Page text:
History detective: Brainerd woman returns lost heirlooms to their rightful place

Flipping through the pages of history is like taking a step back in time.

"I collect just all kinds of stuff," said Sandy McMillion of Brainerd.

For years, McMillion has been fascinated with documenting her ancestral roots, filling up scrapbooks for each branch of her family tree, in an effort to make sure even her most distant relatives know they share common ground.

"It basically tells me who I am, where I came from, and what made me, me," said McMillion.

McMillion is also sort of a "history detective" by searching garage sales and second-hand stores to find timeless treasures, like old yearbooks and photos.

She then tries to identify the people in them and track down their descendants to return them to a family that wants them.

"It's incredible. It's just incredible. You can't put it into words how it makes you feel. I have all these old family pictures and I know how important they are, and how much they mean to me. And when I come across something like that, it's like someone else is going to enjoy that as much as I enjoy what I've got and it just wouldn't be right to walk away from it," said McMillion.

Recently McMillion came across death and Purple Heart certificates for Sgt. Myron Kusske, who was killed in World War II, and got them to the Carver County Historical Society, which already had Kusske's uniform on display.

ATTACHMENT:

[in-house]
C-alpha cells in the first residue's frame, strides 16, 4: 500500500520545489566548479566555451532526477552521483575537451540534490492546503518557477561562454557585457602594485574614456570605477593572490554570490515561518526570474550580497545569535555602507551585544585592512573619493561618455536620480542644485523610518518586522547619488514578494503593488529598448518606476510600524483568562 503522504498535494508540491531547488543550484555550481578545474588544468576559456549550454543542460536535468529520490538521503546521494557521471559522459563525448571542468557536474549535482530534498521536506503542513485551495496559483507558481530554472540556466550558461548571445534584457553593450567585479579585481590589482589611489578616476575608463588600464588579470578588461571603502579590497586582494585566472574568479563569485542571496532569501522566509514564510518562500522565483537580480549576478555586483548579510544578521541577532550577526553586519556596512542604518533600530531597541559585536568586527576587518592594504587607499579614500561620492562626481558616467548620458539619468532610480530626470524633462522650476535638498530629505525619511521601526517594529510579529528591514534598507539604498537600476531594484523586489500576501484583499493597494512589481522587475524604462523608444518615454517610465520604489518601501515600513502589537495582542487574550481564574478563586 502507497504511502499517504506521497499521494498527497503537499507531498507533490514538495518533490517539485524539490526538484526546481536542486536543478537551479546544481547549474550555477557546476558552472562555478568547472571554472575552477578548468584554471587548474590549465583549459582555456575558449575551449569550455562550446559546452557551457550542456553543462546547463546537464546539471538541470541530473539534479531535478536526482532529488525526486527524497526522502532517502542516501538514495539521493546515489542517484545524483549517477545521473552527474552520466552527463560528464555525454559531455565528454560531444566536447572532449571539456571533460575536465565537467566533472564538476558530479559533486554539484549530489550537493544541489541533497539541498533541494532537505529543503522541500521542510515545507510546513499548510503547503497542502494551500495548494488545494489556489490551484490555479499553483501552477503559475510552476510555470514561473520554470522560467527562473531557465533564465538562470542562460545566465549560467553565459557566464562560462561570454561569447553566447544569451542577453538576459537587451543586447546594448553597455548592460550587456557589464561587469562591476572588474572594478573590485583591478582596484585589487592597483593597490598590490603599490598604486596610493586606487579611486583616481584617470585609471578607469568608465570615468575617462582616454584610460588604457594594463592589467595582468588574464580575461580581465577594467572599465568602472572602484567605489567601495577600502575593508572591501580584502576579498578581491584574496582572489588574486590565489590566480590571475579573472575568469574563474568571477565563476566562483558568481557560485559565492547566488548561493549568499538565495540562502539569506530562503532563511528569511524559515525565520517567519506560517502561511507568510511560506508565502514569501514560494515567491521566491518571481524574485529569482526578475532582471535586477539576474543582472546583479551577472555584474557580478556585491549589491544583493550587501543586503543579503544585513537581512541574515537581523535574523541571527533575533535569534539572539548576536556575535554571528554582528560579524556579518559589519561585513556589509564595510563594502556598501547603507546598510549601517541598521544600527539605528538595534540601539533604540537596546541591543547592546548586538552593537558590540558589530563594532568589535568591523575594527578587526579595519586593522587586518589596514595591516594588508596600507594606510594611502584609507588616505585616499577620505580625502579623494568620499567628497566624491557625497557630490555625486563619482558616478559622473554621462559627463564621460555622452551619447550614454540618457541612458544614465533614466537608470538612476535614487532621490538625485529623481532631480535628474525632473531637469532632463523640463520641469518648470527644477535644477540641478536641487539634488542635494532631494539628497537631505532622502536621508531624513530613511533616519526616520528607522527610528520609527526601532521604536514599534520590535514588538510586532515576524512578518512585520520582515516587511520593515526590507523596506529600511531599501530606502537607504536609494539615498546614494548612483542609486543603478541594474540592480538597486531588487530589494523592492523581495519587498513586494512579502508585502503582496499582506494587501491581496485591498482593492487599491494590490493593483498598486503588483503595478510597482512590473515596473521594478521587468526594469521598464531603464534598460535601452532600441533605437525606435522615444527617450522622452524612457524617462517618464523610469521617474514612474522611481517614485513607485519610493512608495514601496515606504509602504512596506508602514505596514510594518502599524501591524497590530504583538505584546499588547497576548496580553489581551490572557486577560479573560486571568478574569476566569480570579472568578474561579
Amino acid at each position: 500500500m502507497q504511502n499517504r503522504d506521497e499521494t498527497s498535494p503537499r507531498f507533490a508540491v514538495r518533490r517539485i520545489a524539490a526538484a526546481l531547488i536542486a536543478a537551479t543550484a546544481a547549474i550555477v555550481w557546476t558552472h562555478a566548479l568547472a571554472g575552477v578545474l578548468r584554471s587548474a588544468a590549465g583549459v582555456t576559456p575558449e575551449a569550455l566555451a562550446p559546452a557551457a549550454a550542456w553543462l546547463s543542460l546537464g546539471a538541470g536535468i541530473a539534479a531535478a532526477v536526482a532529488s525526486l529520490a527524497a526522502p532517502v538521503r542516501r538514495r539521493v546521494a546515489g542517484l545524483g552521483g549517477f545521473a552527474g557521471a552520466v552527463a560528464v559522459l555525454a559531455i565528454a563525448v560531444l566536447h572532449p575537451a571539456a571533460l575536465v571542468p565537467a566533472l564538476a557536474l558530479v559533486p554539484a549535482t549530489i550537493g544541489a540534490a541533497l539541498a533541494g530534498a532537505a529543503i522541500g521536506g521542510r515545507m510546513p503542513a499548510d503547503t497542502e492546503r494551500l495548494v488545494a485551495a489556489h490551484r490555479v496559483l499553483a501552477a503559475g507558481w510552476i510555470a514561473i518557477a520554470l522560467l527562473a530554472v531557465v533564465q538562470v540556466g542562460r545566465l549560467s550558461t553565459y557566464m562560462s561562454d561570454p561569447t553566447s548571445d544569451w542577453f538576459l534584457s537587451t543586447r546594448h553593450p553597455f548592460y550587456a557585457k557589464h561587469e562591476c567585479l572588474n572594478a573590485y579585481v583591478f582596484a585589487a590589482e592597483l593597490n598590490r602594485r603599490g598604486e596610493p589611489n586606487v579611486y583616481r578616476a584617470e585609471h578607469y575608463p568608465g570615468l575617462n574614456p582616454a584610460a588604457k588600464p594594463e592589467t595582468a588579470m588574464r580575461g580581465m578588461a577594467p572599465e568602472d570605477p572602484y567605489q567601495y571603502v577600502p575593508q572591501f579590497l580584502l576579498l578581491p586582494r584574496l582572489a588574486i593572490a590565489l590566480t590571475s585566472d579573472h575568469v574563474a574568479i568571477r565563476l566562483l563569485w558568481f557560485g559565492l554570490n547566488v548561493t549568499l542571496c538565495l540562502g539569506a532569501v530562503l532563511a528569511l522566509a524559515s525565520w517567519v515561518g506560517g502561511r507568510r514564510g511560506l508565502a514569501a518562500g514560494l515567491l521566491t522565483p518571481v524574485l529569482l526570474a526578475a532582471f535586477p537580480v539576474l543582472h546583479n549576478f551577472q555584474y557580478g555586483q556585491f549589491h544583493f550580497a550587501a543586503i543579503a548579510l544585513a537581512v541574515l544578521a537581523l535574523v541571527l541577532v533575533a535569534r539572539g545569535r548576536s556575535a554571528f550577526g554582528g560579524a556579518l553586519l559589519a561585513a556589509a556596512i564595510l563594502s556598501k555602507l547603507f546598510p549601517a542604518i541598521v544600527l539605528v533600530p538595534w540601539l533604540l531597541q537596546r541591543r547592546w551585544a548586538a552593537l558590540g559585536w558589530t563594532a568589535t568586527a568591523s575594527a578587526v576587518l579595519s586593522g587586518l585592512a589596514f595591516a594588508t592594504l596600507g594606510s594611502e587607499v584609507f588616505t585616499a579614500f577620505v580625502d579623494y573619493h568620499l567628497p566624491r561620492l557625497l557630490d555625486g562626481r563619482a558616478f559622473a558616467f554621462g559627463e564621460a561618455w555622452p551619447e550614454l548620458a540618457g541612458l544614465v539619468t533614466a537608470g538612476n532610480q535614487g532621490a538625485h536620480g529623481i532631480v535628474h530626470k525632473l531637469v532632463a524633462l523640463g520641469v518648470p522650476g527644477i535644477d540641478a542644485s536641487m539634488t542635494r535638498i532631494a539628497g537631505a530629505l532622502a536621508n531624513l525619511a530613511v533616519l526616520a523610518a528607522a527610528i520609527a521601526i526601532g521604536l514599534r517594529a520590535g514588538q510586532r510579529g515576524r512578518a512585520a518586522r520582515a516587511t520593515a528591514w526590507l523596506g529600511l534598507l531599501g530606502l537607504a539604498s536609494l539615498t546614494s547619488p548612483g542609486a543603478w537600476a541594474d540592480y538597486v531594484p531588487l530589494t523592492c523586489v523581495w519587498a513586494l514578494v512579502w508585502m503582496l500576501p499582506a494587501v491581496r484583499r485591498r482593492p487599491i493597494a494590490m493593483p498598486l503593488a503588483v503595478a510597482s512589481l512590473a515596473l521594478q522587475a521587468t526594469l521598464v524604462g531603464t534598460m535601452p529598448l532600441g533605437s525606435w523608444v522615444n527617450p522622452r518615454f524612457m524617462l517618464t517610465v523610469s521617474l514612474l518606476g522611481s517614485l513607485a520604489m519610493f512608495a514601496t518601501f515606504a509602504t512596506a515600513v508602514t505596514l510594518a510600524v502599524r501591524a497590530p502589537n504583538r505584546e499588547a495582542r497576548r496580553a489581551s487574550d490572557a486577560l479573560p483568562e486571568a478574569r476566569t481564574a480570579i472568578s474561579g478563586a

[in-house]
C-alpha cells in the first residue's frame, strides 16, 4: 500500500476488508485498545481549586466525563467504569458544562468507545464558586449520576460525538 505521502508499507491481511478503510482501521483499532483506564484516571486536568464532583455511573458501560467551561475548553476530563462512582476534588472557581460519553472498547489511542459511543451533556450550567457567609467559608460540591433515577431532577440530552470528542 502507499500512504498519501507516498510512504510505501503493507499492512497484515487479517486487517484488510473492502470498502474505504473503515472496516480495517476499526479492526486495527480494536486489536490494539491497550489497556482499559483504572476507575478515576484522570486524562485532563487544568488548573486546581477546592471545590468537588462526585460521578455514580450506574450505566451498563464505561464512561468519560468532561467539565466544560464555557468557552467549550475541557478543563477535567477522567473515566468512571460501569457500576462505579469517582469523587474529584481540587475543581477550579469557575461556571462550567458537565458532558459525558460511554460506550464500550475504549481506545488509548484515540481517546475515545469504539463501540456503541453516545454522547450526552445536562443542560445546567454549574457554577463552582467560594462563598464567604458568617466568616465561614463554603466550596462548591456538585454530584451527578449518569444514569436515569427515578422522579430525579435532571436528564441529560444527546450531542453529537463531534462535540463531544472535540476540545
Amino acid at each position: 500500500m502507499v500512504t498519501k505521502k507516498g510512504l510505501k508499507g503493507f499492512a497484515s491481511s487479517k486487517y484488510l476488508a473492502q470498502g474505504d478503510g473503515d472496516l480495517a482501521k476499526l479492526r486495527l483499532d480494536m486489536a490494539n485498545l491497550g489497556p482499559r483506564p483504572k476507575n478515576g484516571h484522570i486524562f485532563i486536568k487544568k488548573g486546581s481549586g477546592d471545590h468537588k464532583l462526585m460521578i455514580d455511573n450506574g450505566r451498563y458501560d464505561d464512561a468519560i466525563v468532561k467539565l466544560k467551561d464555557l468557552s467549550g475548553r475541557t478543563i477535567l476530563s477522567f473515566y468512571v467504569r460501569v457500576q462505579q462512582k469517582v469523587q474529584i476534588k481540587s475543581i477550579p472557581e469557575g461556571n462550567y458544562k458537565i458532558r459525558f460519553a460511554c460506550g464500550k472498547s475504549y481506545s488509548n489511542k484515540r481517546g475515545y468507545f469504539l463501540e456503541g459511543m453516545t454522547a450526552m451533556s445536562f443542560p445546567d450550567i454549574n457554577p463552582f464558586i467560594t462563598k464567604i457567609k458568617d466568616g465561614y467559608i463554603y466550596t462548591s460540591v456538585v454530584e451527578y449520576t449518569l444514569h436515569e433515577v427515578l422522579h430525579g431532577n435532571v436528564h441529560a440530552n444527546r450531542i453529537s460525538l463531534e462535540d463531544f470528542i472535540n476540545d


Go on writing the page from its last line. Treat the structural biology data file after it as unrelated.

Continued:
A few years ago, McMillion found a family bible from Stearns County written in old German with names dating back to the 1850s.

She went on Ancestry.com and connected with the family the bible used to belong to and eventually met with them to return it, which brought one of the family members to tears.

"Very emotional, very emotional, I think for almost everybody. She was pretty much some of the last of her line. So that was really a pretty huge thing to have," said Mary Hofman of her mother-in-law's reaction to getting the bible back.

Then there was the time a second-hand store in Pequot Lakes came across a 100-page book tracing a Florida man's family history back to 1859 when his ancestor named Thor emigrated from Norway to the United States to take part in the California gold rush by covered wagon.

McMillion helped the store find a great-great-great-great-grandson of one of the people in the book, Dylan Nelson, and sent it to him, which included a picture of Nelson's grandfather as a young boy, which he had never seen before.

"This allowed me to really connect the history and to learn about where I came from and where my people came from. Without her sending this to me, I never would have known any of this family history. My kids would have never known their family history," said Nelson.

McMillion says it brings her joy to find pieces from the past. And give them to people who will care for them into the future.

"I love doing it. I'll continue to do it. I'm always kind of on the lookout," said McMillion.